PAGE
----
I did draw on this Ohio River cruise, but only from photos I had prepared. I had some reasons for that. First, when we were touring the towns where the American Queen stopped, I was with my husband. He wasn't interested in sitting and waiting for me to finish a sketch. In addition, it was high summer hot most days. We walked and dripped, then returned to shower and cool down. I mostly wanted to see what I could see then get back into the shade near our stateroom. Finally, I am not very skilled, or even interested, in drawing architecture. I probably need to work more on drawing houses, barns, shops and so on. Oh well.
It was interesting to me that when I was working on these sketches, mostly in public, very few people interrupted or commented. However when I got out my little travel watercolor set and tried wee paintings of the shore (death by greenery), every other person stopped to look and comment. The watercolor sketches were intended as gifts for our partners at the dinner table, and I added our names and addresses as a little souvenir. They weren't very large or detailed, but they were one-of-a-kind, and our new friends seemed pleased.
Tuesday, July 24, 2007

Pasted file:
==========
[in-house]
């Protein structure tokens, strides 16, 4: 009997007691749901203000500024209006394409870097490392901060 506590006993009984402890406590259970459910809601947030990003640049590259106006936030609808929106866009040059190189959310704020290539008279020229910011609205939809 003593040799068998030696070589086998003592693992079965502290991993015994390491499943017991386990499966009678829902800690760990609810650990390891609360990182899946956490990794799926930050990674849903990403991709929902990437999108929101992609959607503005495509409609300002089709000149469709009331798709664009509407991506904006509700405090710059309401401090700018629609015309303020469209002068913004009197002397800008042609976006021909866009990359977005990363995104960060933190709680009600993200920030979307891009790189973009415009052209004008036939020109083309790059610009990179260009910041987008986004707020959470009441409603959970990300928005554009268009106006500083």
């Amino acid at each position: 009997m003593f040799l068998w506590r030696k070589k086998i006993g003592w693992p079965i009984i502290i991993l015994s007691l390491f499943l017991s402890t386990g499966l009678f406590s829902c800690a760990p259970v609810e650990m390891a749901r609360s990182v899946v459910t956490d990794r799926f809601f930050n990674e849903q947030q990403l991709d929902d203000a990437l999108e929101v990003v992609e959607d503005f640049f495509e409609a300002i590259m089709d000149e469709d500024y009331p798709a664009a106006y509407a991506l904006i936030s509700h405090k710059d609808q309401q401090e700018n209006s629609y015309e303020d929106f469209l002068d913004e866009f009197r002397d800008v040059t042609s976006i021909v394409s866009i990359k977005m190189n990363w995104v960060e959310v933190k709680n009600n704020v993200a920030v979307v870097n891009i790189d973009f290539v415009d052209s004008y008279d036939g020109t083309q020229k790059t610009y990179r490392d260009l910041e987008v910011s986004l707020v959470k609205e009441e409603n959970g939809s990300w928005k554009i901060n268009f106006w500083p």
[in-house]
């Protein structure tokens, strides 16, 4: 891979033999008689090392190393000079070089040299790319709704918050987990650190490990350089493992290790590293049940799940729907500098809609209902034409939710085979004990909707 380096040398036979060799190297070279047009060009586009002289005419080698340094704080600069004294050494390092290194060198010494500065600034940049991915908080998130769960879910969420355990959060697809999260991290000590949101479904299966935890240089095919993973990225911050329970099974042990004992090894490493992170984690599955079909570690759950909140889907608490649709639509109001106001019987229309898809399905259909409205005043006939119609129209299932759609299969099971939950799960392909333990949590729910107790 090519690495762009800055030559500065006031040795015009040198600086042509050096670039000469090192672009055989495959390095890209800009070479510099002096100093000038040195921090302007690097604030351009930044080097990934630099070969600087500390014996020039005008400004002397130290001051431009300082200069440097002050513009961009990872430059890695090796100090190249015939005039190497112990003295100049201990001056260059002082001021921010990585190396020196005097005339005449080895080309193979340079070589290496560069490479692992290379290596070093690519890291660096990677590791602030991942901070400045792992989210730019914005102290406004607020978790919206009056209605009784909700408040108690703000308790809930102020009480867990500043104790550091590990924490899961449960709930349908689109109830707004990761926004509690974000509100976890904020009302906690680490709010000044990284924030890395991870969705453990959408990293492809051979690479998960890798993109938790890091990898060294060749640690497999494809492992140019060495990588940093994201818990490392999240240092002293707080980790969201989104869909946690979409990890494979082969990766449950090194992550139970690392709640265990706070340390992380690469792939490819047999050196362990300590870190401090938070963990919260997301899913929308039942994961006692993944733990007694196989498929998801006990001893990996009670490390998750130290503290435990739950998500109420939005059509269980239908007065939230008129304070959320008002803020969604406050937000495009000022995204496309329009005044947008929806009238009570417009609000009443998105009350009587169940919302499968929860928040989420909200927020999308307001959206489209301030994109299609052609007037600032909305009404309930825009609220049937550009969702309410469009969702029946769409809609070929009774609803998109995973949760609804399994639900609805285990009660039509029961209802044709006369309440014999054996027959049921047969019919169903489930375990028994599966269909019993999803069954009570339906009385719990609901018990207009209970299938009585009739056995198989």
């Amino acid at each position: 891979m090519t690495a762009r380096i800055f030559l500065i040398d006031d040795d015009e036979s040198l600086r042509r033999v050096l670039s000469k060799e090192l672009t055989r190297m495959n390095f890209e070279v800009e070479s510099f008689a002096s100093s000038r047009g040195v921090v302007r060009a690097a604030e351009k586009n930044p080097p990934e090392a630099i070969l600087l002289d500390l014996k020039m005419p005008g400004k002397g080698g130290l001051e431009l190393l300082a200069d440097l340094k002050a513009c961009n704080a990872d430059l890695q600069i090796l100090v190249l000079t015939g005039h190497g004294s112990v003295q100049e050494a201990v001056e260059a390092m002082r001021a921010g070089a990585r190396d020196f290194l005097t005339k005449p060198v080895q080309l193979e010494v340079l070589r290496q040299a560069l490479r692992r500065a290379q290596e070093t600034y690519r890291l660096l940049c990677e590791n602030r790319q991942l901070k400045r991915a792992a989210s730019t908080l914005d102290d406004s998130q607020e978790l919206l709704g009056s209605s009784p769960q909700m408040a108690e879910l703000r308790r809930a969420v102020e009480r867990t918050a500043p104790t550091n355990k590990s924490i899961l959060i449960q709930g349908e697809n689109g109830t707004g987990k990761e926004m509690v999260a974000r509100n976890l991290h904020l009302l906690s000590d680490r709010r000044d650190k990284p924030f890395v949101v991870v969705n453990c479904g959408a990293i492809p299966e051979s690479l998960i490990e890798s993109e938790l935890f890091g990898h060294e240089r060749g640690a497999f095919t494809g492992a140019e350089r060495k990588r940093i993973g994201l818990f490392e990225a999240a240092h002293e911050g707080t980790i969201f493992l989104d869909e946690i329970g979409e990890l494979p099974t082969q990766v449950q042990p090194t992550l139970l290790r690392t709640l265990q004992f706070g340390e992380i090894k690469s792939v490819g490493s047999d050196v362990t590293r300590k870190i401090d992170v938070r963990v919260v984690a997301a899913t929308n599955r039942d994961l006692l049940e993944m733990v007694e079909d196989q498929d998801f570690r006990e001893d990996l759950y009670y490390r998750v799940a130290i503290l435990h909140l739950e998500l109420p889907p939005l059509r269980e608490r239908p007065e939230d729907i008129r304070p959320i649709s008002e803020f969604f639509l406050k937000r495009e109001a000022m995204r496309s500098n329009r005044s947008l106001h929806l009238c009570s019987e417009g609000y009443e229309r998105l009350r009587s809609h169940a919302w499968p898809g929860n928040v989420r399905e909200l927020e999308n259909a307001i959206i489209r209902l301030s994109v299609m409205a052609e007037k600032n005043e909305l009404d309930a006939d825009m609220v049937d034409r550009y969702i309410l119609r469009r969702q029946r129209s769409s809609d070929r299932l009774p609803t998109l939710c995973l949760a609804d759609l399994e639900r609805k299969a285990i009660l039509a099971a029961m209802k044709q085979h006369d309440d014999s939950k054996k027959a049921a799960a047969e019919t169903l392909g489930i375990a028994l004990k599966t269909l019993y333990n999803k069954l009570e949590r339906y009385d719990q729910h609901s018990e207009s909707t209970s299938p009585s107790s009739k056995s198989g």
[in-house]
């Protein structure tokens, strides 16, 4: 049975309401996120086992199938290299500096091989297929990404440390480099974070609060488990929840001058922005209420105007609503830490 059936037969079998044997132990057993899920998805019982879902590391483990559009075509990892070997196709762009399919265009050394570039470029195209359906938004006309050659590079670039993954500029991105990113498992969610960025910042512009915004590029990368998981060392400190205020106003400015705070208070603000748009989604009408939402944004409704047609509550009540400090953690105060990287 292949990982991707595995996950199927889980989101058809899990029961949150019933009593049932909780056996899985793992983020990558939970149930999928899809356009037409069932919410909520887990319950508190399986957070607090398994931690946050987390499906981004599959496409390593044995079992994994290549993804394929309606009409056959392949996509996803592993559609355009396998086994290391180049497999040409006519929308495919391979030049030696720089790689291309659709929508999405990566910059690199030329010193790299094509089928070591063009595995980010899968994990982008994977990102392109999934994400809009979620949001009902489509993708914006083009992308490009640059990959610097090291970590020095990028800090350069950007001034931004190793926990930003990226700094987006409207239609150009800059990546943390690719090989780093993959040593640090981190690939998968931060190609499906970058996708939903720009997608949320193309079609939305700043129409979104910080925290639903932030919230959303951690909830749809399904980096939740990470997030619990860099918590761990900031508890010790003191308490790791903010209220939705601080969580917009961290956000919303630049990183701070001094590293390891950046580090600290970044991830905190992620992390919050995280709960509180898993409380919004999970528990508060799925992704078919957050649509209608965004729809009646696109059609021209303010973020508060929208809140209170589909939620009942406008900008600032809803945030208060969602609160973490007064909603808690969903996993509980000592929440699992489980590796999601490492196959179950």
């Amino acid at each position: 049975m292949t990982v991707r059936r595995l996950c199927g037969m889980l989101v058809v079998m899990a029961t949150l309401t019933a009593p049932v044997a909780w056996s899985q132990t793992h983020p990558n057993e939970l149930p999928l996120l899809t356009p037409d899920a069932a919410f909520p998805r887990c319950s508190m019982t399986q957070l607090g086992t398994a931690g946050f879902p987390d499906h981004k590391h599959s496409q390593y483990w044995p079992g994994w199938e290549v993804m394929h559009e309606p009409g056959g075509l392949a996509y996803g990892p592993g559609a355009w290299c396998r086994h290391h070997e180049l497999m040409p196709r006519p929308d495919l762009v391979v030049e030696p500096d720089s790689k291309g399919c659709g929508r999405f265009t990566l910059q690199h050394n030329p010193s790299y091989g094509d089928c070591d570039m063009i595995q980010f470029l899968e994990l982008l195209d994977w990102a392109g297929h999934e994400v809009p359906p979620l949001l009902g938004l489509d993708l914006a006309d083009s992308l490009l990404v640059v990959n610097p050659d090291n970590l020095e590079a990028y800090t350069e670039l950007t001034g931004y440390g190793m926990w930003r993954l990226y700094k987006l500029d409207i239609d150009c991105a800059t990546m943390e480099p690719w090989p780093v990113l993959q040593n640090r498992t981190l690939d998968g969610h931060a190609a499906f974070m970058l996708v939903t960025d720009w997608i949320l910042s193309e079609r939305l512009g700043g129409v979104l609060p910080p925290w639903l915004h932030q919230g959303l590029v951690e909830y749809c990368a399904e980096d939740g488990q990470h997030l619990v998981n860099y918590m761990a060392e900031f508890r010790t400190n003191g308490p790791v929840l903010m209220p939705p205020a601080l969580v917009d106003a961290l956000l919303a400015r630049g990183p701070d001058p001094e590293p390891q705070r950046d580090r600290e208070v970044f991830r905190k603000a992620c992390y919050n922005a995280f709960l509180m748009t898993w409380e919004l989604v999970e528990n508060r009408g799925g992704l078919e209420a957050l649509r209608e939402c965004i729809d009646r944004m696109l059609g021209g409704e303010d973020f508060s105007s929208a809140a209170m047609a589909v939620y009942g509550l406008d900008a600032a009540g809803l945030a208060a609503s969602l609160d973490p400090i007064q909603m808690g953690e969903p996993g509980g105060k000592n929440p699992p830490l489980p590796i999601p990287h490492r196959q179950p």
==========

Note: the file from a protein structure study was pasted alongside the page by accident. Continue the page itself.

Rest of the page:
People who have never taken a river cruise have asked me what the attraction is. For me there are several attractive aspects of traveling by paddlewheel steamboat, and the first is the boat itself. The American Queen is a beautiful sight, a floating wedding cake. As the boat steams along at about seven miles an hour people pull over in their cars, stand waving, take pictures. At night I could see the flash of cameras as the Queen passed homes and towns. She's big, over 400 feet long, almost 90 feet wide, with 222 staterooms and ten public rooms. She's fancy, white with red and blue gingerbread trim and a red paddlewheel, and two feathered stacks that can be lowered when the Queen passes under bridges. She can be loud when she whistles or plays her steam calliope. Everything about her says "Look at me."
Inside too is lovely in a fussy Victorian way. Our room had comfortable beds with lots of pillows, room for storage, and a good bathroom. There is a pretty dining room with big windows to showcase the passing view, there is a Grand Saloon (theater) for lectures and musical entertainment, there is a Mark Twain Gallery (library) and there are parlors decorated for ladies and gentlemen, complete with fireplaces and caged birds. There is a bathing pool for cooling off, and there is a small gym that I failed to use. If all of these possibilities fail, there is a small television in each stateroom.